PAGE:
“The revised positive outlook for UHS reflects our view that the enrollment trend, financial performance, and financial resources are likely to strengthen further such that within two years, a higher rating might be attainable despite an expected continued difficult higher education funding environment locally and nationally due to lower than expected economic growth,” analyst Kenneth W. Rodgers wrote in his rating report.

Baylor, the oldest university in Texas and considered the largest Baptist-affiliated university in the world, is not a Tier 1 school, but is aiming for the distinction after being named an “advanced research university” in 2007.

Baylor is also noted for its medicine and dentistry schools in Houston and Dallas.

At the main Waco campus. about 16% of its 15,000 students are in graduate programs, including law school.

Baylor will use $23 million of proceeds from the upcoming bonds to renovate the Marrs McLean Science Building as home of the School of Education, and $12.9 million to build the Baylor Research and Innovation Collaborative, which is expected to anchor a high-tech research park.

The lion’s share of the funding will go toward the $70 million East Village Residential Community project, which will have the capacity for 700 students and a two-story dining hall.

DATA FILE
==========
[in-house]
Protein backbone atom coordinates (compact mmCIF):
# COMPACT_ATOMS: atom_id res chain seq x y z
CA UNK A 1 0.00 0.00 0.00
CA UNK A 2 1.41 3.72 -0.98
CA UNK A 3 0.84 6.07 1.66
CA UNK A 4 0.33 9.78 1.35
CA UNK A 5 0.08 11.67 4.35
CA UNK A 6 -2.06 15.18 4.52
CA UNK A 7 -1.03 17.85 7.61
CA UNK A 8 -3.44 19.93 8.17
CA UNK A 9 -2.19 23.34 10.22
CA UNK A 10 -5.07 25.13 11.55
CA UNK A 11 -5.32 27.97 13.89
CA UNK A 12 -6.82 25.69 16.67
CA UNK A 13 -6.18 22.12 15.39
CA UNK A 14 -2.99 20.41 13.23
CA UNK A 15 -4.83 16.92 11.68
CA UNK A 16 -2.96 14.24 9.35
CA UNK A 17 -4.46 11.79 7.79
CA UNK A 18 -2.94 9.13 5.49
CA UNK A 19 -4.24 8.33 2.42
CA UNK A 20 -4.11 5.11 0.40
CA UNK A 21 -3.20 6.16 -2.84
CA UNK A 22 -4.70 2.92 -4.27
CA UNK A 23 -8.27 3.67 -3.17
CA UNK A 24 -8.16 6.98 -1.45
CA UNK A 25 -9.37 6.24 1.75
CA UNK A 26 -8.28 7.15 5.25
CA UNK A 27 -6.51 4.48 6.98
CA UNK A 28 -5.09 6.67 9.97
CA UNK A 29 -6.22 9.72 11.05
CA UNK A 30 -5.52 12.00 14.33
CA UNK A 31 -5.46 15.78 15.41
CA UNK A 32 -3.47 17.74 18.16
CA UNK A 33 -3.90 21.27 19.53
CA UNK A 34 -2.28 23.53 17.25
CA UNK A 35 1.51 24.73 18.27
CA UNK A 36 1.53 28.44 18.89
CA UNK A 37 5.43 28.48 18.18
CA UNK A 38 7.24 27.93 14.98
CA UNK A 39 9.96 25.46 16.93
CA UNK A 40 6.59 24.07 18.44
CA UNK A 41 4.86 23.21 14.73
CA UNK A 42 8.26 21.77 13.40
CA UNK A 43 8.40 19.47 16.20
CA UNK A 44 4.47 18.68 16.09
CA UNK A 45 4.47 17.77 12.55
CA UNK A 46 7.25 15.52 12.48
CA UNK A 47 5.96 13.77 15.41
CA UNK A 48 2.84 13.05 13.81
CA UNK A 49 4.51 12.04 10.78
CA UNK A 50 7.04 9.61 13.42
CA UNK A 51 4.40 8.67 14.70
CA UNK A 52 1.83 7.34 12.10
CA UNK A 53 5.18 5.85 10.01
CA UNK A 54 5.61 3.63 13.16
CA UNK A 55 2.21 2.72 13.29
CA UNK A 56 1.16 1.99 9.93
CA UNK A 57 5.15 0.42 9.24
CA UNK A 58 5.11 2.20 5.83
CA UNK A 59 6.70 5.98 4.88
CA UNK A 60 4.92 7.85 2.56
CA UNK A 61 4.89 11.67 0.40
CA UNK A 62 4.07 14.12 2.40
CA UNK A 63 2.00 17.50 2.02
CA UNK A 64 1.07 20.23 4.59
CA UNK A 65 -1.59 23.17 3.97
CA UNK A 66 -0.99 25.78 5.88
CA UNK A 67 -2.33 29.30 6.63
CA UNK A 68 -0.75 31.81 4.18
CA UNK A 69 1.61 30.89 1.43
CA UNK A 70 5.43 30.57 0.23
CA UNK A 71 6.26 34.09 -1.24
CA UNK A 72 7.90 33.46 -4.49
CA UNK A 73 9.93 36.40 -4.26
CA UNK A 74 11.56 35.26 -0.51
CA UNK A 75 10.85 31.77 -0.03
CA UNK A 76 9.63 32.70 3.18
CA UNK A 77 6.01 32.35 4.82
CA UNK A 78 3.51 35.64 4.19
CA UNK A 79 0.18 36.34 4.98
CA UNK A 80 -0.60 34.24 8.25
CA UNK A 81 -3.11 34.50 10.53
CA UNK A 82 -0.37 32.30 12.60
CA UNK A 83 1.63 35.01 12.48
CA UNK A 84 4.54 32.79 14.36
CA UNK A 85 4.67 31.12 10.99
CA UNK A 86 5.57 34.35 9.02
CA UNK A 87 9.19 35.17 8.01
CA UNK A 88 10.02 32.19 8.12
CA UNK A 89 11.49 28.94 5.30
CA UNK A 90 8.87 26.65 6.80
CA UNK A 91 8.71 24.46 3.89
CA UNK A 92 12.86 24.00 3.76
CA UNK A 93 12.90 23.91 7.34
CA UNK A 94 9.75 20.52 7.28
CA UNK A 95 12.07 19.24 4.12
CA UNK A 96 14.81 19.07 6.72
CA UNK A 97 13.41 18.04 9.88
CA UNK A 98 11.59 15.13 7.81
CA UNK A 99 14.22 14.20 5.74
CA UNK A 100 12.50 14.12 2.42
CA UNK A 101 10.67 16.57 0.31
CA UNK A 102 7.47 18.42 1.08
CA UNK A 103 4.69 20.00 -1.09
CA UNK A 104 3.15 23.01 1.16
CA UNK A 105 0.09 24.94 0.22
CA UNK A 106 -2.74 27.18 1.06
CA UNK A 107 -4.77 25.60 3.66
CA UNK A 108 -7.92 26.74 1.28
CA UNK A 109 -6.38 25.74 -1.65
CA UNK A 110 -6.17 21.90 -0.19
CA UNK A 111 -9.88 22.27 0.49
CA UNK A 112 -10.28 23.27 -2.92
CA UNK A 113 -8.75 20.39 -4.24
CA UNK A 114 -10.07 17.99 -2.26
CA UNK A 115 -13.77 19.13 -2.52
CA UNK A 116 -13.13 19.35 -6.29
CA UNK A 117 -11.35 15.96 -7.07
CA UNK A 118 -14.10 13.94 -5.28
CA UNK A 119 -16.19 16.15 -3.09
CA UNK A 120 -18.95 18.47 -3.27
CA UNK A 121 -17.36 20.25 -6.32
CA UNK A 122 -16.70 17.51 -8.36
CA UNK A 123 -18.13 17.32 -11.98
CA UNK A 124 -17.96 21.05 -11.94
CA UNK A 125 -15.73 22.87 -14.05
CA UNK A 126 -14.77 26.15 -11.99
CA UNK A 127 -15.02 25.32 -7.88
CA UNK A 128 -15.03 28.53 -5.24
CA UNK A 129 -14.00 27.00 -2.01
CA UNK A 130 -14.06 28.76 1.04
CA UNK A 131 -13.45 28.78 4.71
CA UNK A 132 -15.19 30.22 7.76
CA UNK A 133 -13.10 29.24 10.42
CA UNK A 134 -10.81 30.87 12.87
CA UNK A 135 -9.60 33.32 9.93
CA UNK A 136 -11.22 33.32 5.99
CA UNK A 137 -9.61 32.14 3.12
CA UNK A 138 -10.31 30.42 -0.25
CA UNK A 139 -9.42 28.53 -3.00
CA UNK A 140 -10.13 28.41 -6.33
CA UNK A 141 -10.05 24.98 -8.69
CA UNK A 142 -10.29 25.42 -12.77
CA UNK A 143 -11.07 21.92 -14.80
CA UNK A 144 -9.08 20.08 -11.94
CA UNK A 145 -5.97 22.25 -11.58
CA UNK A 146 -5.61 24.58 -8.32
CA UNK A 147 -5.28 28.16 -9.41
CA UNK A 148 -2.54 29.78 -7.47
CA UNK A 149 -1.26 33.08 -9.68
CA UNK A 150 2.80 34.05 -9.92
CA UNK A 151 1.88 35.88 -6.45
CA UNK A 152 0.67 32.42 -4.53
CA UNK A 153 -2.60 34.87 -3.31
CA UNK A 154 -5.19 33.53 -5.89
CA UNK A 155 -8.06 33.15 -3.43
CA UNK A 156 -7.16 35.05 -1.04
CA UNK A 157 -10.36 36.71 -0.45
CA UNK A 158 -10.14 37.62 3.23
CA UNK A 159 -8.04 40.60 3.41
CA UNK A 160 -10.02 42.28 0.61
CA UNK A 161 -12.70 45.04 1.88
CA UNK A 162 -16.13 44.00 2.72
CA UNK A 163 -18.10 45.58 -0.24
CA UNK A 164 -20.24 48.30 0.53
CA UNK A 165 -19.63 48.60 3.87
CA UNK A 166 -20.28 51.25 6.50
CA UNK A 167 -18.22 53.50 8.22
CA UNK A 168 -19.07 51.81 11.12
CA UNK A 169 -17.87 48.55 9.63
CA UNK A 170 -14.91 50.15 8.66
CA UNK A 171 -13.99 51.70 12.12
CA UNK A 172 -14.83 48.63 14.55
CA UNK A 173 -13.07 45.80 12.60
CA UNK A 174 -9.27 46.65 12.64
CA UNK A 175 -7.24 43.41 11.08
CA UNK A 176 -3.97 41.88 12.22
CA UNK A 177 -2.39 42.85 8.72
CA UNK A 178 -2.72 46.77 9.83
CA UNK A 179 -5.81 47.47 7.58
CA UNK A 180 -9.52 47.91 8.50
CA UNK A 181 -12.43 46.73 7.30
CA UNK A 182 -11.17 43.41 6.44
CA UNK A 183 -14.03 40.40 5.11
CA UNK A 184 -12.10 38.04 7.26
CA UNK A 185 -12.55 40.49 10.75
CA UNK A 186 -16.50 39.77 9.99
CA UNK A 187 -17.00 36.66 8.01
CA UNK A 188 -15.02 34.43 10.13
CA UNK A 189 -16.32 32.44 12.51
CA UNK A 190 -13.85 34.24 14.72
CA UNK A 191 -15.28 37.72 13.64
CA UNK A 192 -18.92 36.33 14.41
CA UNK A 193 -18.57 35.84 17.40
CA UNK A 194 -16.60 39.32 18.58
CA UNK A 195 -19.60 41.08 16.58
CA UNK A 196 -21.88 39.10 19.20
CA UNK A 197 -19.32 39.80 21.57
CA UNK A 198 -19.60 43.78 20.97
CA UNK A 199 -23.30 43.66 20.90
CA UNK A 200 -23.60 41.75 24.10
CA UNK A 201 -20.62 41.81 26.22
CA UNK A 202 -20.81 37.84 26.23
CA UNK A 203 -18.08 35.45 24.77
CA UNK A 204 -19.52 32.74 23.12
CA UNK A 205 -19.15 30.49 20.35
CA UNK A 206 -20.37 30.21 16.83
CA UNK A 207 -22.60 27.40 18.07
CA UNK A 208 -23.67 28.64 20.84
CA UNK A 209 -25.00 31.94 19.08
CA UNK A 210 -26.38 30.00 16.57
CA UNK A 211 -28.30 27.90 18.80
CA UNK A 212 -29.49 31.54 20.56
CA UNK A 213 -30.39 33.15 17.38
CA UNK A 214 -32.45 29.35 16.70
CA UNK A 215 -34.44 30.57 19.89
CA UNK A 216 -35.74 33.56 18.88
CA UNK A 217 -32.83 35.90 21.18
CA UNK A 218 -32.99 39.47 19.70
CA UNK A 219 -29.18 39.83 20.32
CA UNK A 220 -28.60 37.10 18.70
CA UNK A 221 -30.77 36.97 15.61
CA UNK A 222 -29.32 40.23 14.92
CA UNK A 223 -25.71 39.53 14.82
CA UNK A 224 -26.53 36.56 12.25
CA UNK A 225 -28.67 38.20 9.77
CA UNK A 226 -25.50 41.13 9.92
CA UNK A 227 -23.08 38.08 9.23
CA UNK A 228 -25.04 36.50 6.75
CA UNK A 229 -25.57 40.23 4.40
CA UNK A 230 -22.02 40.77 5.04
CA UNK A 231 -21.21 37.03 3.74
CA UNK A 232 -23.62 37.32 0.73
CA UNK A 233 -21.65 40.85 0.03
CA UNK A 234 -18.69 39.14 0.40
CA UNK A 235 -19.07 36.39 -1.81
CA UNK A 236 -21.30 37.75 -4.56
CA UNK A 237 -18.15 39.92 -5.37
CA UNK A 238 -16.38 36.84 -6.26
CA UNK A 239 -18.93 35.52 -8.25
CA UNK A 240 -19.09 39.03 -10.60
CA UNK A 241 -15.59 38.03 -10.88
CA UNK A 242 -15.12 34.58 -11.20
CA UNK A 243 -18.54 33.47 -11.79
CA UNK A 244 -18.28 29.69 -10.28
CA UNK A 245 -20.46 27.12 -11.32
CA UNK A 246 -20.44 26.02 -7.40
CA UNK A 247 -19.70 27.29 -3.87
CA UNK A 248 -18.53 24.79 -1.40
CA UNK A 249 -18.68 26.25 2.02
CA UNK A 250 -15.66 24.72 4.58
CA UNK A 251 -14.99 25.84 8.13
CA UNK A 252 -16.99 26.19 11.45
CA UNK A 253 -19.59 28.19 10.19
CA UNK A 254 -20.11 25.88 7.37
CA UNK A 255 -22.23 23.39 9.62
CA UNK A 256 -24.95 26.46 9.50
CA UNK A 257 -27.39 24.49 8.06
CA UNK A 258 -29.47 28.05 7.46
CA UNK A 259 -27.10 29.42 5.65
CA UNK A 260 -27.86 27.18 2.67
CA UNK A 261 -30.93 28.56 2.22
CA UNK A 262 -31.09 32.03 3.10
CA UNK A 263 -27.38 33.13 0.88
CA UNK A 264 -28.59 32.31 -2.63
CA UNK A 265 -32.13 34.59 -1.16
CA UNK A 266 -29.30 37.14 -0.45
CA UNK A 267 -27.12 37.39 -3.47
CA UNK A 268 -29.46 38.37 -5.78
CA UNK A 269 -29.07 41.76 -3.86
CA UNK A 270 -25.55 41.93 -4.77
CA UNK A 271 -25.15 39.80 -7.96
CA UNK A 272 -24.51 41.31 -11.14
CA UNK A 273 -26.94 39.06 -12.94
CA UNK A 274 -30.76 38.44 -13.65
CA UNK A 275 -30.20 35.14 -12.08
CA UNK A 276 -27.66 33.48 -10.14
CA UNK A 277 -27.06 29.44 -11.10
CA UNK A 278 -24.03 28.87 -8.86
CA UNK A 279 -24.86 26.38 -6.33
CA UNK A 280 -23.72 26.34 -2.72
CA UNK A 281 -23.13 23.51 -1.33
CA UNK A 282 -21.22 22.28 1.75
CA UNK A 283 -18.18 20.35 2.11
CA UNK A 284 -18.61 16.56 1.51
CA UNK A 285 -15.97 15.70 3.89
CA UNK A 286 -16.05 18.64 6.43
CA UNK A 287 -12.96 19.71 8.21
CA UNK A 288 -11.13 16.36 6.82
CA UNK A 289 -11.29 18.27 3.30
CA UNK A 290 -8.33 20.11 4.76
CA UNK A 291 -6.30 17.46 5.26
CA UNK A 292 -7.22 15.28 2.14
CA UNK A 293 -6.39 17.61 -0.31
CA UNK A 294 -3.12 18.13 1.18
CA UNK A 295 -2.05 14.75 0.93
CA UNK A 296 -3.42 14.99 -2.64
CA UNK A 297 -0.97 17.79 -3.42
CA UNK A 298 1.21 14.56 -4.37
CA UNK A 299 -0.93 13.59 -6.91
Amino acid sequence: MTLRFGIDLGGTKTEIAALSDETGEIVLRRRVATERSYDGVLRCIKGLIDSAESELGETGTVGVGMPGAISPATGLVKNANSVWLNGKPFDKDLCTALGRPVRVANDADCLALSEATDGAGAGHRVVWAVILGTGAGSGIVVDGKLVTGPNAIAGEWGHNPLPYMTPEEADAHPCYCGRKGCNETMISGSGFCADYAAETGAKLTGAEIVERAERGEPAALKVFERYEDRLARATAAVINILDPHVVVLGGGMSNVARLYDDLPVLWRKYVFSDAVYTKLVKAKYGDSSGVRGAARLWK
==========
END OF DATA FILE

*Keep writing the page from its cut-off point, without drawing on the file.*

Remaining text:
Last spring, Baylor issued $103 million through the Waco Education Financial Corp. to refund variable-rate debt, with a rating of AA-minus from Standard & Poor’s.

At the November board meeting, the Baylor regents also discussed a first draft of university president Ken Starr’s strategic plan, which will be released in December and could include an arts district and a football stadium.

The plan builds on the Baylor 2012 initiative approved during the presidency of Robert Sloan, who preceded Starr.

Sloan’s plan proposed making Baylor a more residential campus, attracting a world-class, research-oriented faculty, and achieving a $2 billion endowment. Baylor’s endowment was slightly more than $1 billion in May, according to a financial statement.

An on-campus stadium was one of the most-mentioned items when Baylor sought public ideas for its new strategic plan. The 61-year-old Floyd Casey stadium is off campus.

A new stadium is expected to cost $250 million and would require a major fundraising effort in addition to bonds, officials indicated.

The university is working with the architectural firm Populous, which designed several major stadiums, including Yankee Stadium in New York.

Architects’ preliminary renderings depict a 45,000-to-50,000-seat stadium, open on one end to look out across the Brazos at the campus, with a red-brick exterior to match Baylor’s architecture. A foot bridge would span the river. Last month, the university purchased the Waco Hotel, which currently sits on the northern end of the site.

“This location will maximize the stadium’s exposure,” said Ian McCaw, Baylor’s director of athletics, “given the more than 100,000 vehicles that travel the highway each day, while providing Baylor with an extraordinary branding opportunity.”